UAS Project Update for 02/12/2016
Valentine’s Day – Strengthening Relationships
Valentine’s Day is a good reminder that relationships need to be continuously nourished and reinforced to keep them strong and healthy. Neglecting or taking for granted is a sure way to weaken or completely lose a relationship. In Alaska there is a beautiful view around every corner. So it is easy to forget our relationship with Auke Lake, a wonderful gem right in our back yard.
UAS selected several staff and faculty over this past summer to work with a professional land planner to develop a UAS Shoreline Master Plan. We worked on the Plan for the past 7 months, developing a purpose and need statement and then exploring many different elements that UAS could implement to strengthen our connection with Auke Lake. The Plan went through several revisions, with many elements being added and removed in effort to come up with a plan that meets the needs of the UAS community without defeating the purpose of strong relationship with Auke Lake. The Master Plan has now progressed enough for posting on the UAS website under Facilities Services.
|Auke Lake Shoreline Master Plan
This Valentine’s Day as you read the UAS Auke Lake Shoreline Master Plan, you will see how we identified several ways to strengthen UAS’s connection to Auke Lake. If you have other relationships that need strengthening, I recommend developing your own Master Plan.
Nathan Leigh, UAS Project Manager
UAS Construction Update for 07/27/2015
Alligators in your Pavement
Those of us with lots of experience will remember the Enco gasoline advertising campaign of “Put a Tiger in Your Tank”.
Well we have Alligators in our Pavement…..
Alligator Cracking in Pavement by Egan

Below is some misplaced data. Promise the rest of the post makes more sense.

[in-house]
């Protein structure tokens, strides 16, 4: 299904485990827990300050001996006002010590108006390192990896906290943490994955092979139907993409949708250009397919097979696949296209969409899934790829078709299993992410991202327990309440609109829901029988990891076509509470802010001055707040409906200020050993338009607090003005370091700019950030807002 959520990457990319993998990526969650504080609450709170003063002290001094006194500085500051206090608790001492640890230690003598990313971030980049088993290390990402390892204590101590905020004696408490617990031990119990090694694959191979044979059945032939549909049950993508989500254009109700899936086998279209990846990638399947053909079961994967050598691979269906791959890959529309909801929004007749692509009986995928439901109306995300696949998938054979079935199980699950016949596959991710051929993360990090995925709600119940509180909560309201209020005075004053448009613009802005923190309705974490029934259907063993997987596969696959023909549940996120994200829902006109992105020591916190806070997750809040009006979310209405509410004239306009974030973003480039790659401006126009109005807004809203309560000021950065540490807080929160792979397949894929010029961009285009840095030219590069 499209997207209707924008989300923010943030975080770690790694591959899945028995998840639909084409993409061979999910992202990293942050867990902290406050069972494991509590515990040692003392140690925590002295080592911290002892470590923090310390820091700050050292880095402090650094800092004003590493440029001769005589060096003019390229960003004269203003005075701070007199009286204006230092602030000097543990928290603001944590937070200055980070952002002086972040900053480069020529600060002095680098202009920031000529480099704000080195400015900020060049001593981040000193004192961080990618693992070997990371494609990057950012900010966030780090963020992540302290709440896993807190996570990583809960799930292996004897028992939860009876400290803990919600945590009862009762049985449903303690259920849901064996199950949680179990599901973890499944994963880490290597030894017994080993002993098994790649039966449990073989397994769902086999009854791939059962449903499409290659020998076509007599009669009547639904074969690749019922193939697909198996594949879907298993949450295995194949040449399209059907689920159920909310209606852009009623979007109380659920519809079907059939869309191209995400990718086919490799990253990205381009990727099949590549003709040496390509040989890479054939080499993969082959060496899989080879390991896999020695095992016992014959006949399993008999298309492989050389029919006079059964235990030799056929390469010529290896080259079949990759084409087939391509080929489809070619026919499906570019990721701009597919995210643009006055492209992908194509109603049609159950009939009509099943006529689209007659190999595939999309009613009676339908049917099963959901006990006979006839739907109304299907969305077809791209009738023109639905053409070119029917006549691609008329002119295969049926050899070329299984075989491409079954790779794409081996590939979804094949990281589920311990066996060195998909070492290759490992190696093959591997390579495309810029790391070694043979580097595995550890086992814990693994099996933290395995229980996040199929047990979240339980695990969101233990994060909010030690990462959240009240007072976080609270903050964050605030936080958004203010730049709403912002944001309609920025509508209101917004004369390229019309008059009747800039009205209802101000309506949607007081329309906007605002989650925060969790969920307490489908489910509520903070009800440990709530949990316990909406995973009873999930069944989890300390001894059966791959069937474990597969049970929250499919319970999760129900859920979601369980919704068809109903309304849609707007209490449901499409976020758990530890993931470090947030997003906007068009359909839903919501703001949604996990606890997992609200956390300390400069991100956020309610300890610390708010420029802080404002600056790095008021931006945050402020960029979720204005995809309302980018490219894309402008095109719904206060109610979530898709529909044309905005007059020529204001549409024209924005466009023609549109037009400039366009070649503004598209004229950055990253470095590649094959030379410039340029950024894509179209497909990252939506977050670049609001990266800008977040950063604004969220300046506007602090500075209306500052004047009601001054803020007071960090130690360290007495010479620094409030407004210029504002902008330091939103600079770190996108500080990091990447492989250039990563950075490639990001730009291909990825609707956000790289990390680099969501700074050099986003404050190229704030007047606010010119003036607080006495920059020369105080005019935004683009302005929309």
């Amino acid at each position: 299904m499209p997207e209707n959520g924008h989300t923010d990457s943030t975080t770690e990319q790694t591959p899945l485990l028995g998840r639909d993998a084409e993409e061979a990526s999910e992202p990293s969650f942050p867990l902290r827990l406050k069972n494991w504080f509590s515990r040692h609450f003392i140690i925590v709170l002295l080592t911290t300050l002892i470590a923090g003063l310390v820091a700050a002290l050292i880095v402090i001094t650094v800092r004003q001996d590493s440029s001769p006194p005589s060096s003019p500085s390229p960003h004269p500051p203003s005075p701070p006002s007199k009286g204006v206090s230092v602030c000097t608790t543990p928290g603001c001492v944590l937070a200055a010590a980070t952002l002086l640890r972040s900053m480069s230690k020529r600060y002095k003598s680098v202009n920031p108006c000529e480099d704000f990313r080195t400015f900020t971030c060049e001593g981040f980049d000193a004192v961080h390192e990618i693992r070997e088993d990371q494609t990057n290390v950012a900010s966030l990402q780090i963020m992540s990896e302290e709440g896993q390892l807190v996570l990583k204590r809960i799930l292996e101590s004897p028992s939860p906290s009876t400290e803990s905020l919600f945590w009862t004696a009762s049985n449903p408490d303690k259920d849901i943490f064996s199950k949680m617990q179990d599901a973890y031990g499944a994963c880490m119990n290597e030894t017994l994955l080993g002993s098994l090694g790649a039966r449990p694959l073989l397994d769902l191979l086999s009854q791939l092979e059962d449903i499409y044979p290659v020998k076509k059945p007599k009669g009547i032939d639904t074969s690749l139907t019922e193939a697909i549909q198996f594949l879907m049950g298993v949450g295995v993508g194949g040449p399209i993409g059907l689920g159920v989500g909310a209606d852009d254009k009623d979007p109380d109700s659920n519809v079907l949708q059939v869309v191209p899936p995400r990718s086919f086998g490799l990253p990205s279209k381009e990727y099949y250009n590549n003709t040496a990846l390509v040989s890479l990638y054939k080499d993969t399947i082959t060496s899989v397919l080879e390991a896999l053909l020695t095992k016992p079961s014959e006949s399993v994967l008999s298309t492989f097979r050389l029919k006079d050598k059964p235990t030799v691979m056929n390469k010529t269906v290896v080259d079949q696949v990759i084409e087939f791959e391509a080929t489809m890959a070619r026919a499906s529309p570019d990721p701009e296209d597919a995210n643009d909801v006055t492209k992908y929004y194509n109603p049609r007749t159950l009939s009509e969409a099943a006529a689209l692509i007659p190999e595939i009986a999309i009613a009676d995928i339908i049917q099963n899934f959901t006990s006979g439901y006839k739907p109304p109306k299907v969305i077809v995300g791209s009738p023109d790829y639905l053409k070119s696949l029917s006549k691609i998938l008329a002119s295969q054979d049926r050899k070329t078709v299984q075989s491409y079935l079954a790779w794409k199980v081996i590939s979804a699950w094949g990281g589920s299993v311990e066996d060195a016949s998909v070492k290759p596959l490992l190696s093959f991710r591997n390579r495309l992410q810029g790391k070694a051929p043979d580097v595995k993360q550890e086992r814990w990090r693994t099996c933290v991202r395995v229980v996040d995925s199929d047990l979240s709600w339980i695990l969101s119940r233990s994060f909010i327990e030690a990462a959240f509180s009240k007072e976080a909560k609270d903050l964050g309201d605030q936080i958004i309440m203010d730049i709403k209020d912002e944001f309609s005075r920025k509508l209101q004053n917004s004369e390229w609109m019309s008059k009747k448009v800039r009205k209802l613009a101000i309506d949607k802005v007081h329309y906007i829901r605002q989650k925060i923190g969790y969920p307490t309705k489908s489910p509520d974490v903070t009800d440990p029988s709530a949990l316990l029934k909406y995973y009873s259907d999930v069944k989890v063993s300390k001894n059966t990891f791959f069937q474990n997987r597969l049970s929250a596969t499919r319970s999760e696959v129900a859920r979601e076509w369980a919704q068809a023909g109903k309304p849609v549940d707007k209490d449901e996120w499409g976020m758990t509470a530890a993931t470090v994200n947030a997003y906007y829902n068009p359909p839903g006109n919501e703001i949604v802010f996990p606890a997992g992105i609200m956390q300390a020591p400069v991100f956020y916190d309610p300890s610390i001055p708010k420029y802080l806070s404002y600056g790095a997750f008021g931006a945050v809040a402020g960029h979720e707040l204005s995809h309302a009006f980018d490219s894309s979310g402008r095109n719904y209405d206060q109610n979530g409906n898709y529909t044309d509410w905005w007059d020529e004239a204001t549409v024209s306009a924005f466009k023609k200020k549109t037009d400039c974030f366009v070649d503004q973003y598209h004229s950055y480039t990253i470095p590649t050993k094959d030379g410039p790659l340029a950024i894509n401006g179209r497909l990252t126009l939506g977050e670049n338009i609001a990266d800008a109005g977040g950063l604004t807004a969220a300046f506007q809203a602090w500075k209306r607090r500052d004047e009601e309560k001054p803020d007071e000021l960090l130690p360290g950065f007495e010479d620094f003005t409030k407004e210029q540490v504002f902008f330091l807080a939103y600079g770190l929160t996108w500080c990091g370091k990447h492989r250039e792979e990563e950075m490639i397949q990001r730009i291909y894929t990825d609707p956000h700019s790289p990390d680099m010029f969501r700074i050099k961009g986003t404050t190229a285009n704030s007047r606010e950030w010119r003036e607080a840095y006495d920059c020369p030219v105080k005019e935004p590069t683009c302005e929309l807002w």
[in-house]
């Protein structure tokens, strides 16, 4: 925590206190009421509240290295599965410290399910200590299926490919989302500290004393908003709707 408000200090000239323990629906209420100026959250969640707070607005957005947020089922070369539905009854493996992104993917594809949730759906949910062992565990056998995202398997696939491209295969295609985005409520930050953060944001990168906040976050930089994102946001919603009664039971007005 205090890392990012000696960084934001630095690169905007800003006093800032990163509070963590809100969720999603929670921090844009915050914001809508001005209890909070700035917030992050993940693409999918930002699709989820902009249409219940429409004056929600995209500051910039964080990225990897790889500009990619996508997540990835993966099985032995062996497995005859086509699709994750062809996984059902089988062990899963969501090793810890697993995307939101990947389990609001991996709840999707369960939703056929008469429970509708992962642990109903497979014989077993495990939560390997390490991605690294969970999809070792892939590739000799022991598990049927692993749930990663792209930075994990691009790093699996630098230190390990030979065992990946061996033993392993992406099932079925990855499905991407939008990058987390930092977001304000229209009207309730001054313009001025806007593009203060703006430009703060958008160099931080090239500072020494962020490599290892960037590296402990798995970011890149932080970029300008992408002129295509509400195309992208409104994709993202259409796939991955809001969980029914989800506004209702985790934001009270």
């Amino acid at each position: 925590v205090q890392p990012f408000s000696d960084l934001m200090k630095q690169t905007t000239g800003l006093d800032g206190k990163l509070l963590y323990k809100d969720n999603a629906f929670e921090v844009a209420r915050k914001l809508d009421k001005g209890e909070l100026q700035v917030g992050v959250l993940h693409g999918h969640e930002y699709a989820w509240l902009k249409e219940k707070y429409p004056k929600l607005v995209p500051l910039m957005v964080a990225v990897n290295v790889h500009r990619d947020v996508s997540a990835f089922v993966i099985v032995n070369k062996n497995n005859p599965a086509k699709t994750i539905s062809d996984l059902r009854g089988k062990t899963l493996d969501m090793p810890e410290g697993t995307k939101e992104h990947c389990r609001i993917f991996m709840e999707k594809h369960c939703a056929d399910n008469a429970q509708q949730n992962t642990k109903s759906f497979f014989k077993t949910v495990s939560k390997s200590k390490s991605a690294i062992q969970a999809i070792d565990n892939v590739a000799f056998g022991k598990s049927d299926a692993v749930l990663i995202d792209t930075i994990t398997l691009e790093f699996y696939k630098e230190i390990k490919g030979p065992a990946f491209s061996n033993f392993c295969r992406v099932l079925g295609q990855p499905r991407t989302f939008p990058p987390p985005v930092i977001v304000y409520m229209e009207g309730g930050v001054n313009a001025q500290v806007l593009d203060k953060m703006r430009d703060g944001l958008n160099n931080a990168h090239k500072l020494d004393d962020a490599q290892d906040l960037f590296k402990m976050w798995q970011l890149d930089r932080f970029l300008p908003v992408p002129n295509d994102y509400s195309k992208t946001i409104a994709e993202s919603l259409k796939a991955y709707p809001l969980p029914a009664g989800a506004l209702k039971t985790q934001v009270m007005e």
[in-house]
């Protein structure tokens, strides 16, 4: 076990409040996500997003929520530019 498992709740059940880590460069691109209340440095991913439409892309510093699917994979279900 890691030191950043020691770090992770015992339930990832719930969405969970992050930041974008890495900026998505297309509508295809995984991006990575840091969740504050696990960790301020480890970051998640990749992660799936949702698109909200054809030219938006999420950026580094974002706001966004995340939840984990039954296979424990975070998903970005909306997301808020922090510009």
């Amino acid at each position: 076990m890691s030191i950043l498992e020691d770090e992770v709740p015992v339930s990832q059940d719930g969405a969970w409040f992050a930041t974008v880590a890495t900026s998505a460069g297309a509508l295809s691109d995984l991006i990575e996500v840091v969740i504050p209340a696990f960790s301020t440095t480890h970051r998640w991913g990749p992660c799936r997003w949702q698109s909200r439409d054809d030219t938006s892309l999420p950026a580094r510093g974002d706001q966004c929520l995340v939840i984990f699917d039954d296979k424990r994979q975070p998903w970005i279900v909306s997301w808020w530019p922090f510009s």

I received a great question last week about why are we replacing perfectly good asphalt pavement.
There are many things in life that are hard to tell when it will fail or break. Some good examples include; the transmission in your car, the roof over your house, a freezer full of fish or your favorite high school sweater. These things always seem to break down at the worst possible time and cost much more than expected. However, a good steward will ask an expert how much longer the item will last and what it will cost to repair or replace. By the way, my mechanic says my car transmission has less than a year left and my wife has thrown out my high school sweater.
UAS hired an Engineering Consultant to inventory and analyze all of the Asphalt Pavement here on the Juneau Campus. The Engineer categorized the asphalt pavement by how long it was expected to last; Less than three years, three to Ten years, and more than Ten years remaining useful life. UAS then followed the expert’s recommendations in planning for and carrying out the current asphalt pavement replacement project.
Engineers use the type and severity of cracking in the asphalt as one variable to determine it's remaining useful life. The asphalt in front of Eagan and up at Housing was experiencing Alligator Cracking. This cracking was caused by a sandy sub-base with weak shear strength, thin layer of asphalt and an asphalt mix that was dry and brittle.